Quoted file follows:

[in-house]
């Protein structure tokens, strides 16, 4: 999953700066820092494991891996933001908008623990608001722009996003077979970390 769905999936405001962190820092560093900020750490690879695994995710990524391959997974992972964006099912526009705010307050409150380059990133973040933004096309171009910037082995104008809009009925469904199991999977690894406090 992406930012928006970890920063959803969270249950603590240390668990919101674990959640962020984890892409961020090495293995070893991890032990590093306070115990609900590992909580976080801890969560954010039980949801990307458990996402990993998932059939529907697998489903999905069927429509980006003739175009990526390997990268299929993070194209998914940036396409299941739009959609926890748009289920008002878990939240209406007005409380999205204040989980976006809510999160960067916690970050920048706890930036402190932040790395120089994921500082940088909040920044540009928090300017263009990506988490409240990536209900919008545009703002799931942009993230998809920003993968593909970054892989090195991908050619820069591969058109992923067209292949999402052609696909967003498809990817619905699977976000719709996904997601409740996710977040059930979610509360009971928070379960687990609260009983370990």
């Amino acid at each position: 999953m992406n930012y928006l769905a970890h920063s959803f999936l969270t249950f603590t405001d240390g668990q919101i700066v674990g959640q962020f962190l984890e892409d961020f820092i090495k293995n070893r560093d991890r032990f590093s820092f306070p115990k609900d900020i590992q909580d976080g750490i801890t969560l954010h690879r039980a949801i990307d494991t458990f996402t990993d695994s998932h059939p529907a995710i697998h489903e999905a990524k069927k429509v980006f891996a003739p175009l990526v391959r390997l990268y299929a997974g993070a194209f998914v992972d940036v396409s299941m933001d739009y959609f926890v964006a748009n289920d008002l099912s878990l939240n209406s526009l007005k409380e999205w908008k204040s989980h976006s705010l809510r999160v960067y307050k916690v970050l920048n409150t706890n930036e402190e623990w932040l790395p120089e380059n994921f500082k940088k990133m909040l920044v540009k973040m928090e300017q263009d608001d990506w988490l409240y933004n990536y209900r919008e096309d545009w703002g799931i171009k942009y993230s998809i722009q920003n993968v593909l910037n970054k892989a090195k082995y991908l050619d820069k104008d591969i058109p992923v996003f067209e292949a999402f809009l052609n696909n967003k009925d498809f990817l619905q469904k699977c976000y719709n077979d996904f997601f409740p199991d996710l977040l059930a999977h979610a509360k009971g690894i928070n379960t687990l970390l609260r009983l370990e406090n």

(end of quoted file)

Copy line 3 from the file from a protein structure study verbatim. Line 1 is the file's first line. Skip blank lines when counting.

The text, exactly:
């Amino acid at each position: 999953m992406n930012y928006l769905a970890h920063s959803f999936l969270t249950f603590t405001d240390g668990q919101i700066v674990g959640q962020f962190l984890e892409d961020f820092i090495k293995n070893r560093d991890r032990f590093s820092f306070p115990k609900d900020i590992q909580d976080g750490i801890t969560l954010h690879r039980a949801i990307d494991t458990f996402t990993d695994s998932h059939p529907a995710i697998h489903e999905a990524k069927k429509v980006f891996a003739p175009l990526v391959r390997l990268y299929a997974g993070a194209f998914v992972d940036v396409s299941m933001d739009y959609f926890v964006a748009n289920d008002l099912s878990l939240n209406s526009l007005k409380e999205w908008k204040s989980h976006s705010l809510r999160v960067y307050k916690v970050l920048n409150t706890n930036e402190e623990w932040l790395p120089e380059n994921f500082k940088k990133m909040l920044v540009k973040m928090e300017q263009d608001d990506w988490l409240y933004n990536y209900r919008e096309d545009w703002g799931i171009k942009y993230s998809i722009q920003n993968v593909l910037n970054k892989a090195k082995y991908l050619d820069k104008d591969i058109p992923v996003f067209e292949a999402f809009l052609n696909n967003k009925d498809f990817l619905q469904k699977c976000y719709n077979d996904f997601f409740p199991d996710l977040l059930a999977h979610a509360k009971g690894i928070n379960t687990l970390l609260r009983l370990e406090n």